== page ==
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Re: [PATCH] system-type cygwin with window-system w32

From: Daniel Colascione
Subject: Re: [PATCH] system-type cygwin with window-system w32
Date: Mon, 18 Jul 2011 03:49:41 -0700
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On 7/18/11 3:10 AM, Eli Zaretskii wrote:
>> Date: Mon, 18 Jul 2011 02:41:08 -0700
>> From: Daniel Colascione <address@hidden>
>> CC: address@hidden
>> The 9X family is long dead.
> Not in the 3rd world, where there are still many machines running it.
> Or so we were told last time this issue popped up.  RMS personally
> asked not to drop W9X on this behalf.

I don't recall that discussion.  Can we reopen it?  According to [1],
Windows 98 has a market share of 0.03%.  I suspect there are more VMS
users, and we dropped support for that OS.

Besides: shouldn't we be encouraging computationally indigent third
world users to switch to use free operating systems instead?  9X users
have no protection against security vulnerabilities.

>> We shouldn't forgo technical improvement on the account of a dead
>> system.
> I didn't say we should stop the improvement.  You will find quite a
> few Emacs features that use APIs which are unavailable on W9X.  But
> they do it in a way that lets Emacs still run on W9X and produce
> reasonable results, be that some fallback or just plain message saying
> that this nifty feature is not available.  (Of course, disabling menus
> or file access cannot use the latter fire escape, because they are too
> basic and without them Emacs would become unusable.)

These fallbacks involve significant complexity, and they're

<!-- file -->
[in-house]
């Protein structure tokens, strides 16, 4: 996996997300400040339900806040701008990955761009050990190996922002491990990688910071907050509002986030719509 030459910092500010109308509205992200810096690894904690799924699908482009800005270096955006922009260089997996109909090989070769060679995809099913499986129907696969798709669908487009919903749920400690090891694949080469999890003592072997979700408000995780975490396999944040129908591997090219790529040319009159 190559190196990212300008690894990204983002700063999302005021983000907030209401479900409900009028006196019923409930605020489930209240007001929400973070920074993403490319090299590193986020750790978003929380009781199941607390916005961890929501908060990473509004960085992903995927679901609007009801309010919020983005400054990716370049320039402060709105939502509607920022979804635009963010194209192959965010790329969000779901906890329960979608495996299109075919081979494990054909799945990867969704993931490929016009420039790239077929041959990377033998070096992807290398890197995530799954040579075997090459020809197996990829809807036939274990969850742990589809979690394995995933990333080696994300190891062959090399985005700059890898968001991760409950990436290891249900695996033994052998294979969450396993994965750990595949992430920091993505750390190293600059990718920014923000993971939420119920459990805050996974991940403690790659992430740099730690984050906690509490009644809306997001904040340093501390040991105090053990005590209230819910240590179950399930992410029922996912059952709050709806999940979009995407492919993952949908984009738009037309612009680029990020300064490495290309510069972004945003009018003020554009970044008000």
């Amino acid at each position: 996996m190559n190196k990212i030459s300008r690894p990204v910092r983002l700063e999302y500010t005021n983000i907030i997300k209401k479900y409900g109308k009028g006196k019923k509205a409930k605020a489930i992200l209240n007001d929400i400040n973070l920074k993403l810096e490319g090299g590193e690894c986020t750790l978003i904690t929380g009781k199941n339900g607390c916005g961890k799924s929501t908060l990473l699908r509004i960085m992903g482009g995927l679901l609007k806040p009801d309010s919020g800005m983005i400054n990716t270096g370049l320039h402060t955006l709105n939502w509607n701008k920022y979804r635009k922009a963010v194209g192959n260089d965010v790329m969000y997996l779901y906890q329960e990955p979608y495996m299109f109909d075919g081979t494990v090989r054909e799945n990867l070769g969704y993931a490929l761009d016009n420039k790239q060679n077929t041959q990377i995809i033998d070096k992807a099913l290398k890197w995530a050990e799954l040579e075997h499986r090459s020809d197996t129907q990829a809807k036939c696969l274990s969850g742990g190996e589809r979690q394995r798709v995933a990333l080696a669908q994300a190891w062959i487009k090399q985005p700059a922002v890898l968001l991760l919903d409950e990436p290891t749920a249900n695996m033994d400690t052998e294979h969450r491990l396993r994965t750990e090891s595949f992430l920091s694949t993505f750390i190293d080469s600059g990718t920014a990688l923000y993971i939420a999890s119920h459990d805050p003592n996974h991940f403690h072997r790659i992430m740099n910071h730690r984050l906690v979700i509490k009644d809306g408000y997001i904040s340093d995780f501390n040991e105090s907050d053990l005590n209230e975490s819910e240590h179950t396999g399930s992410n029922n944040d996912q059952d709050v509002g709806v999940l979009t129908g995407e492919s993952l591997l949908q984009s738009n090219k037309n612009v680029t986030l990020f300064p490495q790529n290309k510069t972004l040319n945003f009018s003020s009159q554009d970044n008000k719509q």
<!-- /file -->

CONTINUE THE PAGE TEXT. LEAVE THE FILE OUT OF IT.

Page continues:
lightly-tested at best.  I'd prefer to eliminate the complexity involved
in supporting these alleged 9X users by simply dropping the support.
Moving to all-Unicode APIs would improve Emacs' internationalization
support _and_ simplify the codebase.

>>> and (2) going Unicode means that all the existing APIs
>>> used by Emacs will have to be switched to Unicode. 
>> Why not do it piecemeal?  We can directly call Unicode APIs where
>> appropriate.
> I'm not sure I understand the details of your proposal.  The situation
> that worries me is this:
>   . user uses the file dialog to return a file name in UTF-16 which
>     includes characters not available in the system codepage (this is
>     quite possible on NTFS)
>   . the file name is passed to file-attributes or insert-file-name or
>     some other primitive that accepts file names

It'd be straightforward to locate all calls to CreateFile and such and
update them to use unicode APIs.  Cygwin supports UTF-8 filenames natively.

But even if we don't --- why does it matter?  You can create files using
the NT native API that can't be opened using Win32 calls; it doesn't
cause a problem in practice.  Likewise, users who have strange
filesnames might not be able to use them with all Emacs features right
away, but they'll be able to work with more reasonable filenames just as
they did before.

>   . if the underlying file APIs used by these primitives (`stat',
>     `open', `opendir', etc.) are not Unicode, these primitives will
>     fail in weird ways, like "file does not exist" etc., that would
>     just confuse the user.

I'd prefer to go all-Unicode because I don't think unencodable filenames
are common enough to warrant much concern here.  Any file users can
manipulate today, they'll be able to manipulate with a
partially-Unicodeized Emacs.

Still, if we can't do that, then as a temporary measure, we can still
use Unicode APIs (the 9X discussion notwithstanding), but as a temporary
measure, filter their results so that we reject filenames that can't be
used with the system codepage.


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